The Germans were fully aware of the potential use and dangers from this device and by the British stupidly ensuring that every one sent out had an explanatory label stuck to it, including the name of the assembly worker, certainly did not help matters.

The British public and most of the military did not know about the FBB but it is certain that Germans knew everything. It is interesting to see that as far as I am aware the Germans never redesigned this to attack the British raids later in the war.

          The D.M.W.D. team set up experiments to see what happened to the safety valve and the buoyancy when the balloon was subjected to colder and colder temperatures. This they did by using a massive walk-in refrigerator on a fruit farm.

Due to the nature of the design it is not surprising that there  were several casualties from the free balloon units

          The results of the work was that they felt that by making refinements to the mechanical aspects of the balloon they could make it work. London area was chosen for more trial balloon launchings. It had been decided that the task of launching and ensuring the movement of all the necessary equipment was to be given over to Balloon Command using Balloon Squadrons. This test again showed a number of devices reaching France much to the puzzlement of the Resistance.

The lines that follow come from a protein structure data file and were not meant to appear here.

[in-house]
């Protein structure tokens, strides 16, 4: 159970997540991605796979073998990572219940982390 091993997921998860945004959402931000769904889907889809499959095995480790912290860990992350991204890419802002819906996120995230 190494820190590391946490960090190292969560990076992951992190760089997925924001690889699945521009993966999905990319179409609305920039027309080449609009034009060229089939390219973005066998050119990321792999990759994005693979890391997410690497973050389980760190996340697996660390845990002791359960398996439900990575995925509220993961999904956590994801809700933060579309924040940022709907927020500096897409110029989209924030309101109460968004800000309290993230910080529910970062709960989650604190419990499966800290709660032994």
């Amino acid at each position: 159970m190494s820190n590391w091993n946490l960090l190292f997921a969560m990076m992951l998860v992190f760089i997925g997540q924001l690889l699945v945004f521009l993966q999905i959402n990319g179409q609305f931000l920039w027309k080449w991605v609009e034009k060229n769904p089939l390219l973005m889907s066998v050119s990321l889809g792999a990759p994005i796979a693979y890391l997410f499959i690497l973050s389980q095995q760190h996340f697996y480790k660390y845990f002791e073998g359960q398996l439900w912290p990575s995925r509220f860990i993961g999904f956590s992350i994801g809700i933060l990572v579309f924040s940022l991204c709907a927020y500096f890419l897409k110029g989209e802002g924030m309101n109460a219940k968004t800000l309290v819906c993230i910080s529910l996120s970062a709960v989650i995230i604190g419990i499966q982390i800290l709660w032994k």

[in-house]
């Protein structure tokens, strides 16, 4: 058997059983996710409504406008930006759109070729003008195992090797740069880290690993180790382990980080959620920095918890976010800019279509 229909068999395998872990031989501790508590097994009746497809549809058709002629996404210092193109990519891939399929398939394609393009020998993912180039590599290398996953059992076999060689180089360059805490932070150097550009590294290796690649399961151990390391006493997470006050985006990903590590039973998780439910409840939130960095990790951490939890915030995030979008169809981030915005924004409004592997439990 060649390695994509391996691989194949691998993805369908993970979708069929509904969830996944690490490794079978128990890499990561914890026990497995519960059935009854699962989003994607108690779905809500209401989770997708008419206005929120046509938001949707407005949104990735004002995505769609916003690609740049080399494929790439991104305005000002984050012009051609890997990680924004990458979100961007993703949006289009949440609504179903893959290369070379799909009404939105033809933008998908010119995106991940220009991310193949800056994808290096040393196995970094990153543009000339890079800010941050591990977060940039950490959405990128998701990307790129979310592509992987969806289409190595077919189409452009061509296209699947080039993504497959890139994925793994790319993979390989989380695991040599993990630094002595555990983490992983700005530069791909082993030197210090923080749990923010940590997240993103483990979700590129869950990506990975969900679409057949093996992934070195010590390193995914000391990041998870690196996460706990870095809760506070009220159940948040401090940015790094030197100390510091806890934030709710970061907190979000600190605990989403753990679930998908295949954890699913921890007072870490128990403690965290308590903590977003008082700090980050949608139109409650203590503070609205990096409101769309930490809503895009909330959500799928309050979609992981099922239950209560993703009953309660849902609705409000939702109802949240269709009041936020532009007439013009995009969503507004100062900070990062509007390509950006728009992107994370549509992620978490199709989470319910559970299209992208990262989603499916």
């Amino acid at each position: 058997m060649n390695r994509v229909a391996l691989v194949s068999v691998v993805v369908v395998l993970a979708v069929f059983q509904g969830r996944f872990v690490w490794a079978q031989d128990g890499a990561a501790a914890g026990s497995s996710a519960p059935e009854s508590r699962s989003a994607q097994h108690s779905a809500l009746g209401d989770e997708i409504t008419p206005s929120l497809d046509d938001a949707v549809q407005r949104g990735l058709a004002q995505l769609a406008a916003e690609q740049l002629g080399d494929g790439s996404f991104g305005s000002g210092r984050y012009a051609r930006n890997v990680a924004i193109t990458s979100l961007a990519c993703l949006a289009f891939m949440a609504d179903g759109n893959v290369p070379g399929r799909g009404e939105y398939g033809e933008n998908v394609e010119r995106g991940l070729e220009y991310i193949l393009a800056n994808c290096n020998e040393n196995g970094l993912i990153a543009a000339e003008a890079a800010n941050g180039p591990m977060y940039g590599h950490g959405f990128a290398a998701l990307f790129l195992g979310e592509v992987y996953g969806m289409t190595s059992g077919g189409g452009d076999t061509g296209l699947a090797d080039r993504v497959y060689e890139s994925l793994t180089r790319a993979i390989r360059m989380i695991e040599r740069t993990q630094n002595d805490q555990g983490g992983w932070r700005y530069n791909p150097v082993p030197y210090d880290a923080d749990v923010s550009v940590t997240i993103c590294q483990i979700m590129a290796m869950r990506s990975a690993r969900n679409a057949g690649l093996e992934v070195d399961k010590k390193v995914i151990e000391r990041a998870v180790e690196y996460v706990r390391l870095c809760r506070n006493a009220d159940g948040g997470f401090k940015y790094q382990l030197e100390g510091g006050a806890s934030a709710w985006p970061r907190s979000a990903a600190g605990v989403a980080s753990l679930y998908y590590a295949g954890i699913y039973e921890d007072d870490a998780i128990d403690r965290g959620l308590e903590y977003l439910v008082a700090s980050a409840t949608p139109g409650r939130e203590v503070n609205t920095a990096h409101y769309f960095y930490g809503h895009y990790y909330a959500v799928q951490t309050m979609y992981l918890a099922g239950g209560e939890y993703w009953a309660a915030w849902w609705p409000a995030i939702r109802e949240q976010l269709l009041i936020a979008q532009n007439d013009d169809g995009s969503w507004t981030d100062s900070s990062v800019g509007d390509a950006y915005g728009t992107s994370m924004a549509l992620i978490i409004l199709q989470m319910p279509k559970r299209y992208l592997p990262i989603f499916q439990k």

The next operational launching was to take place at Liverpool when during a raid some 150 balloons were released. The modifications showed some 80% success rate but none of them were known to have hit an enemy aircraft. People in the area between Warrington and Taporley were on the receiving end of the 20% of failures, putting the telephone exchange out of action and causing a massive short circuit to high tension cables over farmland.

          Just as the Barrage Balloon personnel were getting to grips with this new weapon the Luftwaffe turned their attention to other fronts of war and mass bombing raids more or less ceased.

The weapon was never given a chance to show what it could do.

It has always puzzled me that the Germans never seemed to use this idea against our mass bombing raids, the prevailing winds in Germany were generally in the wrong direction. The concept and tactical value is good, but I suspect that German engineers who were world class at the time decided it was a weapon that was too "fiddly" to mass produce and since they had a few surprises such as the V1 and V2 on the drawing board there was no point in attempting this form of defence. In addition, in 1944 the British bombers were all  having the cable cutting devices that were designed to sever balloon cables as standard fitments and these would have made the use of FBB by the Germans pointless.